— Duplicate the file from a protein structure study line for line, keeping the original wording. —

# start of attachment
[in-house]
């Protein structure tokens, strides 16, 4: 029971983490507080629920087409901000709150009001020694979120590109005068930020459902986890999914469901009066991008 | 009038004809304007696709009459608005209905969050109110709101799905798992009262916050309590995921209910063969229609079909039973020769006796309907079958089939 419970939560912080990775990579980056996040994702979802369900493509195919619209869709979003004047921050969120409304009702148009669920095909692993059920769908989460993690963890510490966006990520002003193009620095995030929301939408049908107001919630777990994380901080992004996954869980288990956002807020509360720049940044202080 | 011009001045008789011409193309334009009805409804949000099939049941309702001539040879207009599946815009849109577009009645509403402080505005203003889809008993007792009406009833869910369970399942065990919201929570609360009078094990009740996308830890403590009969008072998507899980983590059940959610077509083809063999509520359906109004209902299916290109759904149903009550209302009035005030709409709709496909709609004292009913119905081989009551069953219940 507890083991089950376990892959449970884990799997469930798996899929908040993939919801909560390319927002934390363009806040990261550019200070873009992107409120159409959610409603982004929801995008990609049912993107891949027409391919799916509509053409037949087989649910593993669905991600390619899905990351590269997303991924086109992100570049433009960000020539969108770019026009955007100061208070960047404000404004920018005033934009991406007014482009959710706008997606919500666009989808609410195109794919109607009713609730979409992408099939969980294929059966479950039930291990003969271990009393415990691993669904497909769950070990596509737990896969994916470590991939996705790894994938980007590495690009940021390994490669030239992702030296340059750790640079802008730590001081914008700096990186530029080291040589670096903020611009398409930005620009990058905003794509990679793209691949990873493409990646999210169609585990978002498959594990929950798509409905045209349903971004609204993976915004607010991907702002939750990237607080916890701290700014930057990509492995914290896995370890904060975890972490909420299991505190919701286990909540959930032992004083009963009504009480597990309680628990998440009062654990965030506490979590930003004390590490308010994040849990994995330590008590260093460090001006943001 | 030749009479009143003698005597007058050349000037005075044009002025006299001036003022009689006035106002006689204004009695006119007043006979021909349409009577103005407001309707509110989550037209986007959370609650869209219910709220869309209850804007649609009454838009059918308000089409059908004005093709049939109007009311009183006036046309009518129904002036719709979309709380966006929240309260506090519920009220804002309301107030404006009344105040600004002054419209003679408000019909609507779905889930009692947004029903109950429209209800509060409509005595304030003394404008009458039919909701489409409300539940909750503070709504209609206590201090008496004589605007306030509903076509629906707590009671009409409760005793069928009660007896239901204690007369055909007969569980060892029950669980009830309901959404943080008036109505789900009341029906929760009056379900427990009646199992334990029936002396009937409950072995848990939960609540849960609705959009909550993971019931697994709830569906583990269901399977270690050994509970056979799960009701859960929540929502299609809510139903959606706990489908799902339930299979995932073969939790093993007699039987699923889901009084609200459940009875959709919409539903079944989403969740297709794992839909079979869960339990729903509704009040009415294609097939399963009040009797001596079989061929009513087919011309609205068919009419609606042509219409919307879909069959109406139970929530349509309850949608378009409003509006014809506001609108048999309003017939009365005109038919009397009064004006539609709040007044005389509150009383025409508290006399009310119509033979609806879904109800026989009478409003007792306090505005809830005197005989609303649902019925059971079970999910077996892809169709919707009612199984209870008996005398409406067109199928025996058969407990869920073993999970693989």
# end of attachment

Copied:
[in-house]
């Protein structure tokens, strides 16, 4: 029971983490507080629920087409901000709150009001020694979120590109005068930020459902986890999914469901009066991008 | 009038004809304007696709009459608005209905969050109110709101799905798992009262916050309590995921209910063969229609079909039973020769006796309907079958089939 419970939560912080990775990579980056996040994702979802369900493509195919619209869709979003004047921050969120409304009702148009669920095909692993059920769908989460993690963890510490966006990520002003193009620095995030929301939408049908107001919630777990994380901080992004996954869980288990956002807020509360720049940044202080 | 011009001045008789011409193309334009009805409804949000099939049941309702001539040879207009599946815009849109577009009645509403402080505005203003889809008993007792009406009833869910369970399942065990919201929570609360009078094990009740996308830890403590009969008072998507899980983590059940959610077509083809063999509520359906109004209902299916290109759904149903009550209302009035005030709409709709496909709609004292009913119905081989009551069953219940 507890083991089950376990892959449970884990799997469930798996899929908040993939919801909560390319927002934390363009806040990261550019200070873009992107409120159409959610409603982004929801995008990609049912993107891949027409391919799916509509053409037949087989649910593993669905991600390619899905990351590269997303991924086109992100570049433009960000020539969108770019026009955007100061208070960047404000404004920018005033934009991406007014482009959710706008997606919500666009989808609410195109794919109607009713609730979409992408099939969980294929059966479950039930291990003969271990009393415990691993669904497909769950070990596509737990896969994916470590991939996705790894994938980007590495690009940021390994490669030239992702030296340059750790640079802008730590001081914008700096990186530029080291040589670096903020611009398409930005620009990058905003794509990679793209691949990873493409990646999210169609585990978002498959594990929950798509409905045209349903971004609204993976915004607010991907702002939750990237607080916890701290700014930057990509492995914290896995370890904060975890972490909420299991505190919701286990909540959930032992004083009963009504009480597990309680628990998440009062654990965030506490979590930003004390590490308010994040849990994995330590008590260093460090001006943001 | 030749009479009143003698005597007058050349000037005075044009002025006299001036003022009689006035106002006689204004009695006119007043006979021909349409009577103005407001309707509110989550037209986007959370609650869209219910709220869309209850804007649609009454838009059918308000089409059908004005093709049939109007009311009183006036046309009518129904002036719709979309709380966006929240309260506090519920009220804002309301107030404006009344105040600004002054419209003679408000019909609507779905889930009692947004029903109950429209209800509060409509005595304030003394404008009458039919909701489409409300539940909750503070709504209609206590201090008496004589605007306030509903076509629906707590009671009409409760005793069928009660007896239901204690007369055909007969569980060892029950669980009830309901959404943080008036109505789900009341029906929760009056379900427990009646199992334990029936002396009937409950072995848990939960609540849960609705959009909550993971019931697994709830569906583990269901399977270690050994509970056979799960009701859960929540929502299609809510139903959606706990489908799902339930299979995932073969939790093993007699039987699923889901009084609200459940009875959709919409539903079944989403969740297709794992839909079979869960339990729903509704009040009415294609097939399963009040009797001596079989061929009513087919011309609205068919009419609606042509219409919307879909069959109406139970929530349509309850949608378009409003509006014809506001609108048999309003017939009365005109038919009397009064004006539609709040007044005389509150009383025409508290006399009310119509033979609806879904109800026989009478409003007792306090505005809830005197005989609303649902019925059971079970999910077996892809169709919707009612199984209870008996005398409406067109199928025996058969407990869920073993999970693989």